You couldn't make it up -- unless you are a bank
Validity of electronic documents
For most companies, it is among the worst things that could happen: a lawyer's letter lands on the managing director's desk informing them that a personal guarantee case is now being taken to court. The pressure is now on to assemble evidence - and quickly. But in many cases, that evidence is not held in paper files, but in a myriad of electronic formats: emails, human resources or customer management systems, scanned-in faxes and application forms.
Many banks are confused as to what extent electronic documents will be accepted by a court of law as irrefutable evidence that the company was in the right all along. Rejection of a company's electronic documents by a court can be disastrous for a company's legal case.
The court will give most credence to the best evidence available, such as original documents or oral testimony. Evidence that is not original - for example, a printout of an electronic document or a scanned-in version of a paper original - is considered more remote and needs to have demonstrations of authenticity and reliability because electronic evidence can be easily manipulated.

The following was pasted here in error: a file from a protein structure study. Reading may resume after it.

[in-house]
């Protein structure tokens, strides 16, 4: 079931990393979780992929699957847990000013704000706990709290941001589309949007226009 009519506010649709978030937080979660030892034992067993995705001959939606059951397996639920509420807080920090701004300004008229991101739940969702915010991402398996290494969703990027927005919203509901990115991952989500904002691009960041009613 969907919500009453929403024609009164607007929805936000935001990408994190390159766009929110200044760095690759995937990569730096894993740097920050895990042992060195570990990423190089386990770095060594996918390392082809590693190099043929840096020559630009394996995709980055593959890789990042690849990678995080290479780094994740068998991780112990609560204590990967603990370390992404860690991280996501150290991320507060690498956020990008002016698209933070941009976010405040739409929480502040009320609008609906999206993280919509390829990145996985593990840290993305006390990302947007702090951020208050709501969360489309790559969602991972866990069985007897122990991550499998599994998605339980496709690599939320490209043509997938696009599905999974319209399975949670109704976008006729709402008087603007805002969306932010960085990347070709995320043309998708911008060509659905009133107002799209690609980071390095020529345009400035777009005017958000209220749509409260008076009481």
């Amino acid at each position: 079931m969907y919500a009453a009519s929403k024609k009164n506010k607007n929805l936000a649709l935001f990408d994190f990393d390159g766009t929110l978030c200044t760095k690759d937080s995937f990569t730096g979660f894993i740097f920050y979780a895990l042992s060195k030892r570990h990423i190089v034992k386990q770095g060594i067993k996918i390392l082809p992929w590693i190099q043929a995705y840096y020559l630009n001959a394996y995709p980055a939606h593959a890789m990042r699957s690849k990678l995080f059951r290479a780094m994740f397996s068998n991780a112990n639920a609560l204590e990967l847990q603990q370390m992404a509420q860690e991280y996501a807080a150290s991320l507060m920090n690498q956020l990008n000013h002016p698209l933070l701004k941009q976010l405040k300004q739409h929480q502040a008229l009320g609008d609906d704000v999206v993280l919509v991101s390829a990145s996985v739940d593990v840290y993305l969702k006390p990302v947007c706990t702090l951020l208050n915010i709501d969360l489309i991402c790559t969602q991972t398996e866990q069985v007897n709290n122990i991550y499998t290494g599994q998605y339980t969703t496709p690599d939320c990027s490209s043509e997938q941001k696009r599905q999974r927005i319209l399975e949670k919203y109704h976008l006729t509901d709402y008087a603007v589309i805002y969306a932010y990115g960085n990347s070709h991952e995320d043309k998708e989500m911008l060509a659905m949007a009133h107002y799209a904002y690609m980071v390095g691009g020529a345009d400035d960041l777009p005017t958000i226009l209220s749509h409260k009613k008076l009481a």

For an electronic document to be valid the document should include: the author's name; the date the document/record was stored; the names of anyone who has accessed or made changes to the document; details of the changes made to the document and version control; details of movement of the document from medium to medium and from format to format... and the list goes on.
This is a complex task for the banks to manage, and helps personal guarantee claims to no end as the likelihood of the banks complying with these rules is very small indeed, thus weakening their case substantially.
Member since: 16th September 2011
My name is Stefan Wilkinson and I deal with the mis-selling of financial products
Mis–selling is more widespread than you might have realised
I believe mis – selling is wrong and needs highlighting...